Lidai diwang zhaijing ji 歷代帝王宅京記, also called Lidai jingzhai ji 歷代宅京記 "The Imperial capitals through history", is a local gazetteer on China's capitals written by the early Qing-period 清 (1644-1911) philosopher and writer Gu Yanwu 顧炎武 (1613-1682). The book can be seen as a sister-work to his other geographical treatises, Zhaoyuzhi 肇域志 and Tianxia junguo libing shu 天下郡國利病書.
The 20-juan long Jingzhaiji begins with a general introduction and an enumeration of the (partially putative) seats of the ancient rulers of antiquity from Fu Xi 伏羲 to the Shang dynasty 商 (17th-11th cent. BCE, chapter Zongxu 總敘, juan 1-2), and then describes the city walls, palaces, temples and shrines of the imperial capitals through history, beginning with remote antiquity and ending with Dadu 大都 (modern Beijing), the capital of the Yuan dynasty 元 (1279-1368).
The description begins with the region "inside the passes" (Guanzhong 關中), describing the capitals of the Western Zhou 西周 (11th cent.-770 BCE), Qi 岐, Feng 豐, and Hao 鎬, the Qin 秦 (221-206 BCE), Western Han 西漢 (206 BCE-8 CE) and Tang 唐 (618-907) dynasties, mainly Xianyang 咸陽 and Chang'an 長安 (modern Xi'an 西安, Shaanxi, 3-6); Luoyang 雒陽 (modern Luoyang 洛陽, Henan), capital of the Eastern Zhou 東周 (770-221 BCE), Eastern Han 東漢 (25-220 CE) and Wei 曹魏 (220-265) dynasties (7-9); Chengdu 成都 (modern Chengdu, Sichuan), capital of several dynasties in Sichuan (10); Ye 鄴 (modern Cixian 磁縣, Hebei), seat of several smaller states of the Northern Dynasties 北朝 (386-581, juan 11-12, excerpt of the local gazetteer Jiajing Zhangde fu zhi 嘉靖彰德府志); Jiankang 建康 (modern Nanjing 南京, Jiangsu), seat of the Southern Dynasties 南朝 (420~589, juan 13); Yunzhong 雲中 (modern Helinger 合林格爾, Inner Mongolia), seat of the early Taɣbač 拓跋 rulers (14); Jinyang 晉陽 (modern Taiyuan 太原, Shanxi), seat of the Northern Wei 北魏 (386-534); Taiyuan 太原, also seat of the Northern Wei; Daming 大名, another seat of the Northern Dynasties (15); Kaifeng 開封 (modern Kaifeng, Henan), seat of the Five Dynasties 五代 (907-960) and the Northern Song 北宋 (960-1126, juan 16); Songzhou 宋州 (modern Shangqiu 商丘, Henan), secondary seat of the Northern Song; Lin'an 臨安 (modern Hangzhou 杭州, Zhejiang), seat of the Southern Song 南宋 (1127-1279, juan 17); Linhuang 臨潢 (Balinzuo Banner 巴林左旗, Inner Mongolia), Supreme Capital of the Khitans, the founders of the Liao dynasty 遼 (907-1125); Youzhou 幽州 (modern Beijing), Southern Capital of the Khitans; Liaoyang 遼陽 (modern Liaoyang, Liaoning), Eastern Capital of the Khitans; Dading 大定 (modern Ningcheng 寧城, Liaoning), Central Capital of the Khitans; Huining 會寧 (modern Acheng 阿城, Heilongjiang), Superior Capital of the Jurchens, the founders of the Jin dynasty 金 (1115-1234); and Kaiping 開平 (Kaifeng), Southern Capital of the Jurchens (18-20).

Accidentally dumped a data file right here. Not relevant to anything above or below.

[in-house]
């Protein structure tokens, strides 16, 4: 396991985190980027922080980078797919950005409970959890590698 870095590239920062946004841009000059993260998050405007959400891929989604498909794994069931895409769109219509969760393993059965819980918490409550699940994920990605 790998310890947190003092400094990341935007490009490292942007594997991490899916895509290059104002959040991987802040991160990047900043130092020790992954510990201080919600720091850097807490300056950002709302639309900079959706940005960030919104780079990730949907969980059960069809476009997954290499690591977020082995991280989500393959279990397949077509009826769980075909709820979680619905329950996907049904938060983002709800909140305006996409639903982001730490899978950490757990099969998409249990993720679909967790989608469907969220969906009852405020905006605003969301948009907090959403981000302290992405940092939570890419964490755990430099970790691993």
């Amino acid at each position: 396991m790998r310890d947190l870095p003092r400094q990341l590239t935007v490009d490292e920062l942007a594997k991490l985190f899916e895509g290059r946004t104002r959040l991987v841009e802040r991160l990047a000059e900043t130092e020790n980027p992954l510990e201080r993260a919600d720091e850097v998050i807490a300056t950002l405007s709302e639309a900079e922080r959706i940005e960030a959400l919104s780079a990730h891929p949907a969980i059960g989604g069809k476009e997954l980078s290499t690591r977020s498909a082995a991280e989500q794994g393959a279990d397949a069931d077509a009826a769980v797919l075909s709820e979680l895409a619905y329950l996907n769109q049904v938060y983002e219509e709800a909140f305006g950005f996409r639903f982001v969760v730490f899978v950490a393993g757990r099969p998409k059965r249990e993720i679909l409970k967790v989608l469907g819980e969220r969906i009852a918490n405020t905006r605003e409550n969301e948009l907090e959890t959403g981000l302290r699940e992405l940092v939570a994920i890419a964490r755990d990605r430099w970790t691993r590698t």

The structure of the text imitates that of older descriptions of capitals, namely Yonglu 雍錄 and Chang'an zhi 長安志. While the latter are descriptions of only one city, Gu Yanwu's book is the first description of all capitals through history. The text includes descriptions of the cities with their walls, quarters and markets, the palaces, altars, temples and shrines, parks and gardens, summer retreats, ponds and lakes, bridges and canals, the imperial tombs, and the surrounding prefectures and districts.
The book was first printed by the Laixian Hall 來賢堂 during the Jiaqing reign-period 嘉慶 (1796-1820). It is included in the series Huailu congshu 槐廬叢書, Bilinlangguang congshu 碧琳瑯館叢書 and Congshu jicheng 叢書集成. In 1984 the Zhonghua Book Company 中華書局 published a modern edition.